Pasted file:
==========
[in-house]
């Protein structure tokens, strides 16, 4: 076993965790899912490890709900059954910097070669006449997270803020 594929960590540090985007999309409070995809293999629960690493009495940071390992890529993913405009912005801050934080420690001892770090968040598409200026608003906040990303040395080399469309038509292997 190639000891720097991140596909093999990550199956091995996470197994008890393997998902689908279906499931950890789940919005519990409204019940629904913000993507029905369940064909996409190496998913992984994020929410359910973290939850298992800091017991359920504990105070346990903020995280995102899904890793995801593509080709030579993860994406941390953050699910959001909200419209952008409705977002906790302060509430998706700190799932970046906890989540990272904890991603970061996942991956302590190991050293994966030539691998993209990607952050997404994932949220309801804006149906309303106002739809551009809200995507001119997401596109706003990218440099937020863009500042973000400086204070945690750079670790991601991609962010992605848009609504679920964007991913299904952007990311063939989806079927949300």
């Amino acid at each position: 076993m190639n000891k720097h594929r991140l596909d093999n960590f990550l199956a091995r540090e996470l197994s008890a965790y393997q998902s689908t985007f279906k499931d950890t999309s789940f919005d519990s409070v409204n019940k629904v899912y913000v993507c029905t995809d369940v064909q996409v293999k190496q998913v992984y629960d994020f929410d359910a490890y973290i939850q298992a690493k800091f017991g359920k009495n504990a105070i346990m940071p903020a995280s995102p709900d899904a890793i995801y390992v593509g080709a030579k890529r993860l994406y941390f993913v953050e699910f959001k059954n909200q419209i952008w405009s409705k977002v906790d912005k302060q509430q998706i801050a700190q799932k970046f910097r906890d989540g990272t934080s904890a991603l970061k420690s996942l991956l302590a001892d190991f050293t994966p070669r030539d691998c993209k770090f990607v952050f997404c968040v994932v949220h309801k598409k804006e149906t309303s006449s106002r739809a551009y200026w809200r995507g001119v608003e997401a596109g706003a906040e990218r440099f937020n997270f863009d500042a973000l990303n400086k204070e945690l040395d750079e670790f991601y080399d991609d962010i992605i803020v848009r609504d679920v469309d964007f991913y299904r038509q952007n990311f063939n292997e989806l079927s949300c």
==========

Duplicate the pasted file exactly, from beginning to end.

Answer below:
[in-house]
């Protein structure tokens, strides 16, 4: 076993965790899912490890709900059954910097070669006449997270803020 594929960590540090985007999309409070995809293999629960690493009495940071390992890529993913405009912005801050934080420690001892770090968040598409200026608003906040990303040395080399469309038509292997 190639000891720097991140596909093999990550199956091995996470197994008890393997998902689908279906499931950890789940919005519990409204019940629904913000993507029905369940064909996409190496998913992984994020929410359910973290939850298992800091017991359920504990105070346990903020995280995102899904890793995801593509080709030579993860994406941390953050699910959001909200419209952008409705977002906790302060509430998706700190799932970046906890989540990272904890991603970061996942991956302590190991050293994966030539691998993209990607952050997404994932949220309801804006149906309303106002739809551009809200995507001119997401596109706003990218440099937020863009500042973000400086204070945690750079670790991601991609962010992605848009609504679920964007991913299904952007990311063939989806079927949300």
């Amino acid at each position: 076993m190639n000891k720097h594929r991140l596909d093999n960590f990550l199956a091995r540090e996470l197994s008890a965790y393997q998902s689908t985007f279906k499931d950890t999309s789940f919005d519990s409070v409204n019940k629904v899912y913000v993507c029905t995809d369940v064909q996409v293999k190496q998913v992984y629960d994020f929410d359910a490890y973290i939850q298992a690493k800091f017991g359920k009495n504990a105070i346990m940071p903020a995280s995102p709900d899904a890793i995801y390992v593509g080709a030579k890529r993860l994406y941390f993913v953050e699910f959001k059954n909200q419209i952008w405009s409705k977002v906790d912005k302060q509430q998706i801050a700190q799932k970046f910097r906890d989540g990272t934080s904890a991603l970061k420690s996942l991956l302590a001892d190991f050293t994966p070669r030539d691998c993209k770090f990607v952050f997404c968040v994932v949220h309801k598409k804006e149906t309303s006449s106002r739809a551009y200026w809200r995507g001119v608003e997401a596109g706003a906040e990218r440099f937020n997270f863009d500042a973000l990303n400086k204070e945690l040395d750079e670790f991601y080399d991609d962010i992605i803020v848009r609504d679920v469309d964007f991913y299904r038509q952007n990311f063939n292997e989806l079927s949300c």